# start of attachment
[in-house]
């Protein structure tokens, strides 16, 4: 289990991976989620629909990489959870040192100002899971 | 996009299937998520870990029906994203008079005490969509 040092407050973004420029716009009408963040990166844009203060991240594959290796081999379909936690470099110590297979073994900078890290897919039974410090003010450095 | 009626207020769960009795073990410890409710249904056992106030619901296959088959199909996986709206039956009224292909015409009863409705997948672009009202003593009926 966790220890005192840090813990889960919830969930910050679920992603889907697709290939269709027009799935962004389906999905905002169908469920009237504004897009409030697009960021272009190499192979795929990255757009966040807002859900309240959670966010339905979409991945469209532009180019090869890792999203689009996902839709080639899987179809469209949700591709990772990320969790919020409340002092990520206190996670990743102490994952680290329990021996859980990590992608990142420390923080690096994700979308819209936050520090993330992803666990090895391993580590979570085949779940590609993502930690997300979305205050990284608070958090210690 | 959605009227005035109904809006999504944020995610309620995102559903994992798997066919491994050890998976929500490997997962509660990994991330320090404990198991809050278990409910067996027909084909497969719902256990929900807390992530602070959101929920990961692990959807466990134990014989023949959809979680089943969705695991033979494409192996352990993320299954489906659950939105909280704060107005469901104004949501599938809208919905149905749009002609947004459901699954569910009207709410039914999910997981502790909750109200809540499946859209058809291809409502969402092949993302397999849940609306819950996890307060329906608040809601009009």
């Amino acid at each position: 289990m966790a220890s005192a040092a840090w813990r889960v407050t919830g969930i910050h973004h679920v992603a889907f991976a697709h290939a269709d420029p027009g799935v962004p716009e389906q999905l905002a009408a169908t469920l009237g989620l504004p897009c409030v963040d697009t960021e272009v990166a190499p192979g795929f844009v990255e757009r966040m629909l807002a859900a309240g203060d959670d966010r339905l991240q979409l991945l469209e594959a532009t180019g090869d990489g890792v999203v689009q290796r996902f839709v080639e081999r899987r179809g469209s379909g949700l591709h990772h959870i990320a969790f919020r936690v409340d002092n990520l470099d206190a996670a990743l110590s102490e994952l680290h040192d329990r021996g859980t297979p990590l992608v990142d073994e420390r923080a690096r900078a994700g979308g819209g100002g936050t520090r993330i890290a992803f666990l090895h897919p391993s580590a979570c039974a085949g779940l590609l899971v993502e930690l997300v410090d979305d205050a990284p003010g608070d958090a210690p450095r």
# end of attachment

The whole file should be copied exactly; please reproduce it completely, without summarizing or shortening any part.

[in-house]
């Protein structure tokens, strides 16, 4: 289990991976989620629909990489959870040192100002899971 | 996009299937998520870990029906994203008079005490969509 040092407050973004420029716009009408963040990166844009203060991240594959290796081999379909936690470099110590297979073994900078890290897919039974410090003010450095 | 009626207020769960009795073990410890409710249904056992106030619901296959088959199909996986709206039956009224292909015409009863409705997948672009009202003593009926 966790220890005192840090813990889960919830969930910050679920992603889907697709290939269709027009799935962004389906999905905002169908469920009237504004897009409030697009960021272009190499192979795929990255757009966040807002859900309240959670966010339905979409991945469209532009180019090869890792999203689009996902839709080639899987179809469209949700591709990772990320969790919020409340002092990520206190996670990743102490994952680290329990021996859980990590992608990142420390923080690096994700979308819209936050520090993330992803666990090895391993580590979570085949779940590609993502930690997300979305205050990284608070958090210690 | 959605009227005035109904809006999504944020995610309620995102559903994992798997066919491994050890998976929500490997997962509660990994991330320090404990198991809050278990409910067996027909084909497969719902256990929900807390992530602070959101929920990961692990959807466990134990014989023949959809979680089943969705695991033979494409192996352990993320299954489906659950939105909280704060107005469901104004949501599938809208919905149905749009002609947004459901699954569910009207709410039914999910997981502790909750109200809540499946859209058809291809409502969402092949993302397999849940609306819950996890307060329906608040809601009009």
């Amino acid at each position: 289990m966790a220890s005192a040092a840090w813990r889960v407050t919830g969930i910050h973004h679920v992603a889907f991976a697709h290939a269709d420029p027009g799935v962004p716009e389906q999905l905002a009408a169908t469920l009237g989620l504004p897009c409030v963040d697009t960021e272009v990166a190499p192979g795929f844009v990255e757009r966040m629909l807002a859900a309240g203060d959670d966010r339905l991240q979409l991945l469209e594959a532009t180019g090869d990489g890792v999203v689009q290796r996902f839709v080639e081999r899987r179809g469209s379909g949700l591709h990772h959870i990320a969790f919020r936690v409340d002092n990520l470099d206190a996670a990743l110590s102490e994952l680290h040192d329990r021996g859980t297979p990590l992608v990142d073994e420390r923080a690096r900078a994700g979308g819209g100002g936050t520090r993330i890290a992803f666990l090895h897919p391993s580590a979570c039974a085949g779940l590609l899971v993502e930690l997300v410090d979305d205050a990284p003010g608070d958090a210690p450095r």